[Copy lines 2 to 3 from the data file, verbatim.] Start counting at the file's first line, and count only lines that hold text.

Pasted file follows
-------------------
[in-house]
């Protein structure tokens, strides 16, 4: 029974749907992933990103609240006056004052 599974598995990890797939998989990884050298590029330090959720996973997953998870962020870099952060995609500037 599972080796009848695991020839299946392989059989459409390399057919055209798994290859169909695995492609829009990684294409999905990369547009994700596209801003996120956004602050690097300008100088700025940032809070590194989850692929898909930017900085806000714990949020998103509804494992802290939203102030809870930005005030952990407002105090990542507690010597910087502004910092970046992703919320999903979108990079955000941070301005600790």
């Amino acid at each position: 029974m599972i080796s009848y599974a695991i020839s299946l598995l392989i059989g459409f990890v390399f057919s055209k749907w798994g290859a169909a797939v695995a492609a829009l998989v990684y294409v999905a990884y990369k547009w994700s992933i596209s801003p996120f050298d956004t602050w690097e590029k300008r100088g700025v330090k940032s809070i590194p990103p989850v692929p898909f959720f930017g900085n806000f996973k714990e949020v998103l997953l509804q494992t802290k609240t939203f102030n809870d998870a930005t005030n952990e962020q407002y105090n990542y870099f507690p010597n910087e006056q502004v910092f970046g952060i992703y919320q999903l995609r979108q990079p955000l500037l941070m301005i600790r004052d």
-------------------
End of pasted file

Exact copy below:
């Protein structure tokens, strides 16, 4: 029974749907992933990103609240006056004052 599974598995990890797939998989990884050298590029330090959720996973997953998870962020870099952060995609500037 599972080796009848695991020839299946392989059989459409390399057919055209798994290859169909695995492609829009990684294409999905990369547009994700596209801003996120956004602050690097300008100088700025940032809070590194989850692929898909930017900085806000714990949020998103509804494992802290939203102030809870930005005030952990407002105090990542507690010597910087502004910092970046992703919320999903979108990079955000941070301005600790």
């Amino acid at each position: 029974m599972i080796s009848y599974a695991i020839s299946l598995l392989i059989g459409f990890v390399f057919s055209k749907w798994g290859a169909a797939v695995a492609a829009l998989v990684y294409v999905a990884y990369k547009w994700s992933i596209s801003p996120f050298d956004t602050w690097e590029k300008r100088g700025v330090k940032s809070i590194p990103p989850v692929p898909f959720f930017g900085n806000f996973k714990e949020v998103l997953l509804q494992t802290k609240t939203f102030n809870d998870a930005t005030n952990e962020q407002y105090n990542y870099f507690p010597n910087e006056q502004v910092f970046g952060i992703y919320q999903l995609r979108q990079p955000l500037l941070m301005i600790r004052d």